The Effect of Different Head Movement Paradigms on Vestibulo-Ocular Reflex Gain and Saccadic Eye Responses in the Suppression Head Impulse Test in Healthy Adult Volunteers

D. Starkov*, B. Vermorken, T.S. Van Dooren, L. Van Stiphout, M. Janssen, M. Pleshkov, N. Guinand, A.P. Fornos, V. Van Rompaey, H. Kingma, R. van de Berg

*Corresponding author for this work

Research output: Contribution to journalArticleAcademicpeer-review

1 Citation (Web of Science)


Objective: This study aimed to identify differences in vestibulo-ocular reflex gain (VOR gain) and saccadic response in the suppression head impulse paradigm (SHIMP) between predictable and less predictable head movements, in a group of healthy subjects. It was hypothesized that higher prediction could lead to a lower VOR gain, a shorter saccadic latency, and higher grouping of saccades.</p>Methods: Sixty-two healthy subjects were tested using the video head impulse test and SHIMPs in four conditions: active and passive head movements for both inward and outward directions. VOR gain, latency of the first saccade, and the level of saccade grouping (PR-score) were compared among conditions. Inward and active head movements were considered to be more predictable than outward and passive head movements.</p>Results: After validation, results of 57 tested subjects were analyzed. Mean VOR gain was significantly lower for inward passive compared with outward passive head impulses (p < 0.001), and it was higher for active compared with passive head impulses (both inward and outward) (p <= 0.024). Mean latency of the first saccade was significantly shorter for inward active compared with inward passive (p <= 0.001) and for inward passive compared with outward passive head impulses (p = 0.012). Mean PR-score was only significantly higher in active outward than in active inward head impulses (p = 0.004).</p>Conclusion: For SHIMP, a higher predictability in head movements lowered gain only in passive impulses and shortened latencies of compensatory saccades overall. For active impulses, gain calculation was affected by short-latency compensatory saccades, hindering reliable comparison with gains of passive impulses. Predictability did not substantially influence grouping of compensatory saccades.</p>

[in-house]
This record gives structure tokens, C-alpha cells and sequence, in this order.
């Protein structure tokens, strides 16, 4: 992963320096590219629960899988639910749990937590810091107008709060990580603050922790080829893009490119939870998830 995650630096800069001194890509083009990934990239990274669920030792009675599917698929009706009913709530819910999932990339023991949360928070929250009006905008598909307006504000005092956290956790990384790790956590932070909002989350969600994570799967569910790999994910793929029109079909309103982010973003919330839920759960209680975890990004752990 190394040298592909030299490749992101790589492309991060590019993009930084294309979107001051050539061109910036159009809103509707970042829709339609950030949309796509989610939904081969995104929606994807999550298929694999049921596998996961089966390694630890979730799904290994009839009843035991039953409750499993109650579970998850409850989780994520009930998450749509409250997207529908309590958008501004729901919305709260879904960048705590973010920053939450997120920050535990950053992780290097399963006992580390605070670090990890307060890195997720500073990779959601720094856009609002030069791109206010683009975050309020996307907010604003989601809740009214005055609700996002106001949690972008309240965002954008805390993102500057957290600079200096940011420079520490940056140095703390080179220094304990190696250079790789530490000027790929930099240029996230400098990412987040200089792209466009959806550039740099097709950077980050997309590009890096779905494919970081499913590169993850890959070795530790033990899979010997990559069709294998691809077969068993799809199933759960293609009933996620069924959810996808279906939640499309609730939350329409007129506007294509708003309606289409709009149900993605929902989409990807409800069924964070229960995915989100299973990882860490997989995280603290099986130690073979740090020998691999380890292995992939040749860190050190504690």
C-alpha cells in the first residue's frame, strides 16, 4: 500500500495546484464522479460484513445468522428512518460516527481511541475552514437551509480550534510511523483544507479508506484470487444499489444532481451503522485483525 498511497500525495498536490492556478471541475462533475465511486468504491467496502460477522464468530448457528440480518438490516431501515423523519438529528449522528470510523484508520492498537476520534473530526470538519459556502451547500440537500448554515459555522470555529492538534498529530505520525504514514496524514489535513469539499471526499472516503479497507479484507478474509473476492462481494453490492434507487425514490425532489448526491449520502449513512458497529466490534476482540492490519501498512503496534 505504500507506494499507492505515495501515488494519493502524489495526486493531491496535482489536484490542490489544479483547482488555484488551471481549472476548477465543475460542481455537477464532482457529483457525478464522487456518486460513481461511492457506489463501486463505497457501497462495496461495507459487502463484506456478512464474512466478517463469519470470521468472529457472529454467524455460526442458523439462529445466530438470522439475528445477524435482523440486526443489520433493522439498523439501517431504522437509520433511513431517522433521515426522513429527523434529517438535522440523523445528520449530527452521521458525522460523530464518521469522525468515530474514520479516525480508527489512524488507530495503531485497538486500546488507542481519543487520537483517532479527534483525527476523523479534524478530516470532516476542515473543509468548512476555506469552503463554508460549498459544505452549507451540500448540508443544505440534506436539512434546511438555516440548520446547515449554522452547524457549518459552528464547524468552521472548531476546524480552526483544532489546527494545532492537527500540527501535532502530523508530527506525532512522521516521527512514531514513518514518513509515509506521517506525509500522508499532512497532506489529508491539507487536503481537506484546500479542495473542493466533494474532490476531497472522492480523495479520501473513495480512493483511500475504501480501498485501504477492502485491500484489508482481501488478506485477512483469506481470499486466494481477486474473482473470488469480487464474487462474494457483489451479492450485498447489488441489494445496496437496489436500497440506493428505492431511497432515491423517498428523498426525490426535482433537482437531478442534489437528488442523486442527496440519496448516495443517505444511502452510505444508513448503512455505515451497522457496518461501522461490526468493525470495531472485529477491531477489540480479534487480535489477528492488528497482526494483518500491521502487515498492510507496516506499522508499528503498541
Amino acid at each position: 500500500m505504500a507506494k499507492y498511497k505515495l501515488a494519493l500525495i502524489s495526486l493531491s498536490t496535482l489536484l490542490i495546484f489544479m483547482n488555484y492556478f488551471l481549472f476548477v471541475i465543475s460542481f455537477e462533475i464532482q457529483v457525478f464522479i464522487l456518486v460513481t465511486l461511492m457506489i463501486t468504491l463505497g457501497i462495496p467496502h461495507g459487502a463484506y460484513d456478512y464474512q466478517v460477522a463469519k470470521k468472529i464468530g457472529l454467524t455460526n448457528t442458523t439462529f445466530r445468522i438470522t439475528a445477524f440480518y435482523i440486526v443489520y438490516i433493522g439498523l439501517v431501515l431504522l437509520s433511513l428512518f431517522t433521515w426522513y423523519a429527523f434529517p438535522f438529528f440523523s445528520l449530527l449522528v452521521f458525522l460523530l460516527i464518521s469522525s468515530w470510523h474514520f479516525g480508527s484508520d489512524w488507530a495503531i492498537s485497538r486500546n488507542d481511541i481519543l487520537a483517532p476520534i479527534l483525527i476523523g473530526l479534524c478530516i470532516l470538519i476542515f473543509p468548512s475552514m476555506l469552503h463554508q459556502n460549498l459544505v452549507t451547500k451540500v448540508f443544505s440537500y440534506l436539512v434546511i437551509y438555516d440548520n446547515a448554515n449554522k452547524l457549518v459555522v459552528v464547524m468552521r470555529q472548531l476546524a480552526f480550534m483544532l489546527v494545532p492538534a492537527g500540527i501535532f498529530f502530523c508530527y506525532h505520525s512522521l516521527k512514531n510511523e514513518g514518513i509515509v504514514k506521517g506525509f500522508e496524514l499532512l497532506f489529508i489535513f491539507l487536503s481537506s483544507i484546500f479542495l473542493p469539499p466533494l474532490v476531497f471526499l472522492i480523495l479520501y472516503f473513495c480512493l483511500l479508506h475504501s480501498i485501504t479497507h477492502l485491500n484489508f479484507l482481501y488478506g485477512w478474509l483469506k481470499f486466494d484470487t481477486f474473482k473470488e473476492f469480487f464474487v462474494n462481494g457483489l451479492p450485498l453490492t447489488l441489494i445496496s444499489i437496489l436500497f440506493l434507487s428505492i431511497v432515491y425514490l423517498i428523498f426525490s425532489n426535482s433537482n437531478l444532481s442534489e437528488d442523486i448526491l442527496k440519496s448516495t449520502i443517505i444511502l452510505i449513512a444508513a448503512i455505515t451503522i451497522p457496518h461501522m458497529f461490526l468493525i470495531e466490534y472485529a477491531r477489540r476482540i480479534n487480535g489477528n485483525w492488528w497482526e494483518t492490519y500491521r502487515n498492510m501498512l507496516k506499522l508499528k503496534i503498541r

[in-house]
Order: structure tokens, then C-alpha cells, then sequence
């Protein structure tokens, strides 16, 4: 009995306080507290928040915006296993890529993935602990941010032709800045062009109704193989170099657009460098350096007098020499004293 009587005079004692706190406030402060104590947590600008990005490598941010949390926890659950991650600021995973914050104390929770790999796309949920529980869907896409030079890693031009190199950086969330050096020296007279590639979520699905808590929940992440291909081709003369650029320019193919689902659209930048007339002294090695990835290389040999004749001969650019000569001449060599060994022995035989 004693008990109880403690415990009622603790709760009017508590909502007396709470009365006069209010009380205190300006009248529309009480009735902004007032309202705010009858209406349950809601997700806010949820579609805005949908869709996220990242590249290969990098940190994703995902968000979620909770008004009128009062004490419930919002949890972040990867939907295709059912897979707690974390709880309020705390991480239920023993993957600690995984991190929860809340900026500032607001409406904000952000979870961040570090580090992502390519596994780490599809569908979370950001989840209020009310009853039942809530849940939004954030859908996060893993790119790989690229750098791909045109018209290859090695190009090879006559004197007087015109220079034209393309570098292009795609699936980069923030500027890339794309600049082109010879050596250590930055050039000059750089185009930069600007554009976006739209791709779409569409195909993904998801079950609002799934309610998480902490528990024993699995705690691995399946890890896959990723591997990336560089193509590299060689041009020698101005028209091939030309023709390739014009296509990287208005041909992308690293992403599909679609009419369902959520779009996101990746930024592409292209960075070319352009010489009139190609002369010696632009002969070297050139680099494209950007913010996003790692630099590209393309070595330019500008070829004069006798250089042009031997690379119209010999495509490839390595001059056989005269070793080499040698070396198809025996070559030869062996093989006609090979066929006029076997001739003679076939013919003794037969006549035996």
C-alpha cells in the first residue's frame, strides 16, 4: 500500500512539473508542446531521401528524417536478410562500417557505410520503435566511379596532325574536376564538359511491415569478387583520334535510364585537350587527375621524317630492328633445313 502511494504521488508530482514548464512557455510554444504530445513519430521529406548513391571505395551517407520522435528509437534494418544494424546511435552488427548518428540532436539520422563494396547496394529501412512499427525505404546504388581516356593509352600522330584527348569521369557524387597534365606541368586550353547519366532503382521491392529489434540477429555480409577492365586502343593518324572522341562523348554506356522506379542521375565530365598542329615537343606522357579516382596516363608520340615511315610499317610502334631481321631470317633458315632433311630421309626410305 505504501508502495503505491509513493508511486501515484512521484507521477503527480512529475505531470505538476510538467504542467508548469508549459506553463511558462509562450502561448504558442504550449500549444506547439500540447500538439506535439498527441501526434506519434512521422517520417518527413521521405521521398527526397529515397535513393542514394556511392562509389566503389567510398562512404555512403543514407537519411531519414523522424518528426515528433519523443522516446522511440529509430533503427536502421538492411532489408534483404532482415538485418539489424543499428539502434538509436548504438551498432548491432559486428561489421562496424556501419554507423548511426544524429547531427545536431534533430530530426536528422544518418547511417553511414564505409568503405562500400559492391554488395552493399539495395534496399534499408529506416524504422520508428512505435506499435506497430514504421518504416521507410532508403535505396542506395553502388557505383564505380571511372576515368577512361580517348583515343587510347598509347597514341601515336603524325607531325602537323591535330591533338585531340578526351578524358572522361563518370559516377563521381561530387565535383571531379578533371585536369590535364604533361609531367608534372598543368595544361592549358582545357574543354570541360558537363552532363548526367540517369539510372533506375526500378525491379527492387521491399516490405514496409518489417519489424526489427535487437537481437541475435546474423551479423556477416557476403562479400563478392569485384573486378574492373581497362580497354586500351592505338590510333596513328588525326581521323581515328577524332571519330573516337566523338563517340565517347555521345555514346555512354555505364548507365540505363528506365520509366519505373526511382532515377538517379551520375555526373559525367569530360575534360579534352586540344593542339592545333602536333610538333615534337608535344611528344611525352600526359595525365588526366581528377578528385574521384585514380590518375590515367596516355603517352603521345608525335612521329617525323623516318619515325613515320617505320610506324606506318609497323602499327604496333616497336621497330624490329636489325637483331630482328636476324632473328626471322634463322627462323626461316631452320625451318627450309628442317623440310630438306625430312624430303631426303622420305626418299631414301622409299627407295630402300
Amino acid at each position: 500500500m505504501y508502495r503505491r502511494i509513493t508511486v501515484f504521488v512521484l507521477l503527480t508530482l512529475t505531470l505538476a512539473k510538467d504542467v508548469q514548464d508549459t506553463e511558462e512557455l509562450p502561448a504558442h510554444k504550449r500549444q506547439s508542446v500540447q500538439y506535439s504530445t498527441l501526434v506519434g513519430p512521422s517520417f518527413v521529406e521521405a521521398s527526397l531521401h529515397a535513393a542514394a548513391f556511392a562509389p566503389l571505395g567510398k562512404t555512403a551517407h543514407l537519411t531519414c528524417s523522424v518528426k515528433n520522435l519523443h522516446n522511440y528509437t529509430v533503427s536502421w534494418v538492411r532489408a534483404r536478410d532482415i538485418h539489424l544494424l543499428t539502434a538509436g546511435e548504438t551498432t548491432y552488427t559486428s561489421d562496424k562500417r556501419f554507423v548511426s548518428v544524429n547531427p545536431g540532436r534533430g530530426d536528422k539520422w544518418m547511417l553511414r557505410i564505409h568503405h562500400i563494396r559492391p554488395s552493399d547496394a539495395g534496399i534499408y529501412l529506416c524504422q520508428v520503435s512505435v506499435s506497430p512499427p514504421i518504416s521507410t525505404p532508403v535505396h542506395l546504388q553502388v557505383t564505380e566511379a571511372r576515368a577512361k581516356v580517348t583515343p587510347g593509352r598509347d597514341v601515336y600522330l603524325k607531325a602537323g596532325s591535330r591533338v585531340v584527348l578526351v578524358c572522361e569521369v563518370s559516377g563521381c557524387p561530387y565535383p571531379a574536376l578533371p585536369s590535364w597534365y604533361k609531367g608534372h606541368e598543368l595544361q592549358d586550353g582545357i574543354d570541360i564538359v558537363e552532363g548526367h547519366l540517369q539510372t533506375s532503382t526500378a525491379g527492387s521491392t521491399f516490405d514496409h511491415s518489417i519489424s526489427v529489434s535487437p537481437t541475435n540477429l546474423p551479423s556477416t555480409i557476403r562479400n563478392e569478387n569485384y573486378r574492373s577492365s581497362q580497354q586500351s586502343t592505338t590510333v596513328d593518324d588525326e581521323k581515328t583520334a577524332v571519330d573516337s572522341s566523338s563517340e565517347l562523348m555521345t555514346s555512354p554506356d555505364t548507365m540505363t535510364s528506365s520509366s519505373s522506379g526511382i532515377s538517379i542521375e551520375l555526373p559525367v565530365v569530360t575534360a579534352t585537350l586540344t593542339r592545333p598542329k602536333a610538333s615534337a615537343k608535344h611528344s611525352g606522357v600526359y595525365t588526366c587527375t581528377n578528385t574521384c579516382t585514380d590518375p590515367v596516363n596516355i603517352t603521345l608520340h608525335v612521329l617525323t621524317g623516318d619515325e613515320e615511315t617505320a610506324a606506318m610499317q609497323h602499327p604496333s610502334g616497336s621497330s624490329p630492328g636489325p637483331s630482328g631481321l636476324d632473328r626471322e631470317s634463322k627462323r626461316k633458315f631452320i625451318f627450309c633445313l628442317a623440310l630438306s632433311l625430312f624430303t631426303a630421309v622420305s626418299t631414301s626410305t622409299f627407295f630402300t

Original languageEnglish
Article number729081
Number of pages10
JournalFrontiers in Neurology
Publication statusPublished - 22 Sep 2021


  • vestibular ocular reflex
  • video head impulse test (vHIT)
  • suppression head impulse paradigm
  • active head impulse
  • passive head impulse
  • inward head impulse
  • outward head impulse
  • VOR

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